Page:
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Hey Little Girl

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Album Review

Hey Little Girl collects the best of Dee Clark's Abner, Falcon, and Vee Jay sides from 1956-1963, including three early recordings he made as a member of the Kool Gents (listed here as the Cool Gents). The anthology contains every pop and R&B hit he scored for the above-mentioned labels, including the few that "bubbled under" Billboard's Top 100. Part of the reason why Clark isn't better remembered today may be that he didn't have an identifiable style — he sounds like Little Richard on "Oh Little Girl," Sam Cooke on "Your Friends," and Clyde McPhatter on a number of the pop hits. Some of the latter forge an appealing sound with flutes and electric bass guitars dominating the airy arrangements, but R&B purists may find these too pop-oriented for their liking. Even Clark's big hits — the aggressive "Hey Little Girl" with its Bo Diddley beat and the pop ballad "Raindrops" — sound like they could have been made by two different artists. Hey Little Girl is a thorough anthology of Clark's early sides, all but one of which are presented in mono. The disc is more like listening to an R&B compilation than the work of one singer, but has all the important cuts.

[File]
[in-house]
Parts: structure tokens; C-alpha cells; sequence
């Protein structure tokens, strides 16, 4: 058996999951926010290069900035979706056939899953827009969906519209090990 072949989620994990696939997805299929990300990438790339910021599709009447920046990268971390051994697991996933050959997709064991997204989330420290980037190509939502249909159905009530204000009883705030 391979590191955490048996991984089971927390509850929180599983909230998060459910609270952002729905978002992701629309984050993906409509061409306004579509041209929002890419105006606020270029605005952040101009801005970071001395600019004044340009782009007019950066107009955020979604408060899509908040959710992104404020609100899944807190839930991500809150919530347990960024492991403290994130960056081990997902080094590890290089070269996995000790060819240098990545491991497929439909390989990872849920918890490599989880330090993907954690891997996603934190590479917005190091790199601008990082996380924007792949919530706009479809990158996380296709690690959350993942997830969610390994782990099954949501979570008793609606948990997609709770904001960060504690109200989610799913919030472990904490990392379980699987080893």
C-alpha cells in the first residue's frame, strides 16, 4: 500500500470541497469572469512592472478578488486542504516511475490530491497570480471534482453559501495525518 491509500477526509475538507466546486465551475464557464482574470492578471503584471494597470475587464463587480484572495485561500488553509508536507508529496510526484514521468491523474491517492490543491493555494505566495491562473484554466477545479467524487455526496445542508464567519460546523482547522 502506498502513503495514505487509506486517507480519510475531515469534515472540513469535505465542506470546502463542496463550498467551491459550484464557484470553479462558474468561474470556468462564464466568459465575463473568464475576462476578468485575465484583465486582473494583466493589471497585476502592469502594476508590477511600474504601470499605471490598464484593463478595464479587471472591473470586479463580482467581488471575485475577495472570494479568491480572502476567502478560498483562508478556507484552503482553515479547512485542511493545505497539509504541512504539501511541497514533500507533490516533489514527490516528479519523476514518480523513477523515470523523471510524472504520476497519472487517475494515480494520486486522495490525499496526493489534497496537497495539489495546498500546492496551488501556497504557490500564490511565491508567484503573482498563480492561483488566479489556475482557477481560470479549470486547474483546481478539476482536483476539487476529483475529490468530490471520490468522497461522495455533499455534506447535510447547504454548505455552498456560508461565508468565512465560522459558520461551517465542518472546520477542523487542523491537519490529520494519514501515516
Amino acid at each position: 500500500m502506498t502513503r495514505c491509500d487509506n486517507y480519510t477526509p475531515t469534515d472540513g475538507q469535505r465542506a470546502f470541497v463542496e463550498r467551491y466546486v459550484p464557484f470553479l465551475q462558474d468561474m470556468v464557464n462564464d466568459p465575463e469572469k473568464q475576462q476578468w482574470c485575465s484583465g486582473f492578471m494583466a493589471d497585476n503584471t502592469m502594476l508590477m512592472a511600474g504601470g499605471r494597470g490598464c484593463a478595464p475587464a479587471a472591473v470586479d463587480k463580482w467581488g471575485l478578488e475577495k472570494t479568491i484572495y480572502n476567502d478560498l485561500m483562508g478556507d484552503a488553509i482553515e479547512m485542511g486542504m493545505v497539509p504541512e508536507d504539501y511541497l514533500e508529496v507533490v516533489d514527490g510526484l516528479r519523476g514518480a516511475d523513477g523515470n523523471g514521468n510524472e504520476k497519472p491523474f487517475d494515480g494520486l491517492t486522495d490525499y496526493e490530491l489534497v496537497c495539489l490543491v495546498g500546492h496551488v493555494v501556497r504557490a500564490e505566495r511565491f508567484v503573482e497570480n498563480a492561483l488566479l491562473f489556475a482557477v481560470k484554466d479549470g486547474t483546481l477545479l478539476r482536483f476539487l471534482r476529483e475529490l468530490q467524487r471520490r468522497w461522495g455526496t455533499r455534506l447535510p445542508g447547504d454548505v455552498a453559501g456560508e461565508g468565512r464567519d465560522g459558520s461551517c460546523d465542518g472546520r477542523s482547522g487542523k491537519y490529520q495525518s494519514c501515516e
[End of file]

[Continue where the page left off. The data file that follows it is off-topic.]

Born: November 07, 1938 in Blytheville, AR

Genre: R&B/Soul

Years Active: '50s, '60s, '70s, '80s

Though largely unknown among contemporary audiences, Dee Clark was one of the most successful R&B singers of the late '50s and early '60s, his resonant, expressive tenor gracing classics like "Raindrops" and "(Hey) Little Girl." Delecta Clark was born in Blytheville, Arkansas on November 7, 1938; from the age of three, he grew up on Chicago's West Side, in 1952 joining with schoolmates Sammy McGrier and Ronnie Strong in the Hambone Kids. A fad that required performers to slap their thighs, chests,...
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